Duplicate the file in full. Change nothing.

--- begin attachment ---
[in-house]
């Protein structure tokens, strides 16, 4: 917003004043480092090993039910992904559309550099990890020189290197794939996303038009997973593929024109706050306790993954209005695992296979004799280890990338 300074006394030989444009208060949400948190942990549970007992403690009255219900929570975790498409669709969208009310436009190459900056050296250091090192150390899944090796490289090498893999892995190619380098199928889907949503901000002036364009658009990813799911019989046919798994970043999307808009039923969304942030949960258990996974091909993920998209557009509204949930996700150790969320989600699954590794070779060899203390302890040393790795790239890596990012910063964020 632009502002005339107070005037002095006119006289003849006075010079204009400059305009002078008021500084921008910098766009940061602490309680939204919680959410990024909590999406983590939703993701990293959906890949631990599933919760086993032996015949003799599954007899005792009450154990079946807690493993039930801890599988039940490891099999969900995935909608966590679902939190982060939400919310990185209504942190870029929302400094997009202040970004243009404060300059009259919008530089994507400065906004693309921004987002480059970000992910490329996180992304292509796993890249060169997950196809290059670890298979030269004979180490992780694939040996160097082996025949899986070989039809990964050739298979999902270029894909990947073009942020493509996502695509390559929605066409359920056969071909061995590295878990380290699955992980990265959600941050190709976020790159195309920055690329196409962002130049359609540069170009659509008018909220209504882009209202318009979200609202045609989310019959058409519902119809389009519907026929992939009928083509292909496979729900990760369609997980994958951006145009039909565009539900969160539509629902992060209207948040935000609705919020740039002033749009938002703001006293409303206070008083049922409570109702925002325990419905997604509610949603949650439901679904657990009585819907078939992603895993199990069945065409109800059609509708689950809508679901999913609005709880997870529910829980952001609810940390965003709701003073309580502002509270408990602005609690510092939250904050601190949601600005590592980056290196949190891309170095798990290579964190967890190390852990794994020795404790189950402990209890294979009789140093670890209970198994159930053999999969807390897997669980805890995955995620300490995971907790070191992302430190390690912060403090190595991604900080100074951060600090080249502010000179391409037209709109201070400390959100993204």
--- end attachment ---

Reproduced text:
[in-house]
């Protein structure tokens, strides 16, 4: 917003004043480092090993039910992904559309550099990890020189290197794939996303038009997973593929024109706050306790993954209005695992296979004799280890990338 300074006394030989444009208060949400948190942990549970007992403690009255219900929570975790498409669709969208009310436009190459900056050296250091090192150390899944090796490289090498893999892995190619380098199928889907949503901000002036364009658009990813799911019989046919798994970043999307808009039923969304942030949960258990996974091909993920998209557009509204949930996700150790969320989600699954590794070779060899203390302890040393790795790239890596990012910063964020 632009502002005339107070005037002095006119006289003849006075010079204009400059305009002078008021500084921008910098766009940061602490309680939204919680959410990024909590999406983590939703993701990293959906890949631990599933919760086993032996015949003799599954007899005792009450154990079946807690493993039930801890599988039940490891099999969900995935909608966590679902939190982060939400919310990185209504942190870029929302400094997009202040970004243009404060300059009259919008530089994507400065906004693309921004987002480059970000992910490329996180992304292509796993890249060169997950196809290059670890298979030269004979180490992780694939040996160097082996025949899986070989039809990964050739298979999902270029894909990947073009942020493509996502695509390559929605066409359920056969071909061995590295878990380290699955992980990265959600941050190709976020790159195309920055690329196409962002130049359609540069170009659509008018909220209504882009209202318009979200609202045609989310019959058409519902119809389009519907026929992939009928083509292909496979729900990760369609997980994958951006145009039909565009539900969160539509629902992060209207948040935000609705919020740039002033749009938002703001006293409303206070008083049922409570109702925002325990419905997604509610949603949650439901679904657990009585819907078939992603895993199990069945065409109800059609509708689950809508679901999913609005709880997870529910829980952001609810940390965003709701003073309580502002509270408990602005609690510092939250904050601190949601600005590592980056290196949190891309170095798990290579964190967890190390852990794994020795404790189950402990209890294979009789140093670890209970198994159930053999999969807390897997669980805890995955995620300490995971907790070191992302430190390690912060403090190595991604900080100074951060600090080249502010000179391409037209709109201070400390959100993204």